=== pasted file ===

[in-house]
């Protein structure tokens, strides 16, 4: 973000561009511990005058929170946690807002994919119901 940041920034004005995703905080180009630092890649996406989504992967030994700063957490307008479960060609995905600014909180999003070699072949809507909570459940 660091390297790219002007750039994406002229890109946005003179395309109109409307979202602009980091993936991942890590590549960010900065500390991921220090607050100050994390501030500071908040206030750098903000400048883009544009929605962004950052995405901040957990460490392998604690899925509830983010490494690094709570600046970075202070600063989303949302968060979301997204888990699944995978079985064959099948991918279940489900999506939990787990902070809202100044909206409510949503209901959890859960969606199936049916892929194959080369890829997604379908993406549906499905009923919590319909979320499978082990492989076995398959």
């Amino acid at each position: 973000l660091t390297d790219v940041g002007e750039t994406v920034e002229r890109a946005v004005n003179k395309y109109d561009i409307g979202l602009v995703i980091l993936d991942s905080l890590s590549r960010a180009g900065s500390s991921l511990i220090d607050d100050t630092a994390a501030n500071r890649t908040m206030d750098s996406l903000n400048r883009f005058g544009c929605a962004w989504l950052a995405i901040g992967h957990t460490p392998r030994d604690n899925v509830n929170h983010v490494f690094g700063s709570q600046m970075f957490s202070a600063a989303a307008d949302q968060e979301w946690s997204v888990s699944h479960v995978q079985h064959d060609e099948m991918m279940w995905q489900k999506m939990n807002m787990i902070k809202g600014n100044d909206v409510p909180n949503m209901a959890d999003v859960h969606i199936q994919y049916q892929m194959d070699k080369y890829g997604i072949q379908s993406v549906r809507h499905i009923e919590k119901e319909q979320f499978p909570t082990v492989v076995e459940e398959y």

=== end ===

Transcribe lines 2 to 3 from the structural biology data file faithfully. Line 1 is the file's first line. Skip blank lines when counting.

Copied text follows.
């Protein structure tokens, strides 16, 4: 973000561009511990005058929170946690807002994919119901 940041920034004005995703905080180009630092890649996406989504992967030994700063957490307008479960060609995905600014909180999003070699072949809507909570459940 660091390297790219002007750039994406002229890109946005003179395309109109409307979202602009980091993936991942890590590549960010900065500390991921220090607050100050994390501030500071908040206030750098903000400048883009544009929605962004950052995405901040957990460490392998604690899925509830983010490494690094709570600046970075202070600063989303949302968060979301997204888990699944995978079985064959099948991918279940489900999506939990787990902070809202100044909206409510949503209901959890859960969606199936049916892929194959080369890829997604379908993406549906499905009923919590319909979320499978082990492989076995398959």
């Amino acid at each position: 973000l660091t390297d790219v940041g002007e750039t994406v920034e002229r890109a946005v004005n003179k395309y109109d561009i409307g979202l602009v995703i980091l993936d991942s905080l890590s590549r960010a180009g900065s500390s991921l511990i220090d607050d100050t630092a994390a501030n500071r890649t908040m206030d750098s996406l903000n400048r883009f005058g544009c929605a962004w989504l950052a995405i901040g992967h957990t460490p392998r030994d604690n899925v509830n929170h983010v490494f690094g700063s709570q600046m970075f957490s202070a600063a989303a307008d949302q968060e979301w946690s997204v888990s699944h479960v995978q079985h064959d060609e099948m991918m279940w995905q489900k999506m939990n807002m787990i902070k809202g600014n100044d909206v409510p909180n949503m209901a959890d999003v859960h969606i199936q994919y049916q892929m194959d070699k080369y890829g997604i072949q379908s993406v549906r809507h499905i009923e919590k119901e319909q979320f499978p909570t082990v492989v076995e459940e398959y």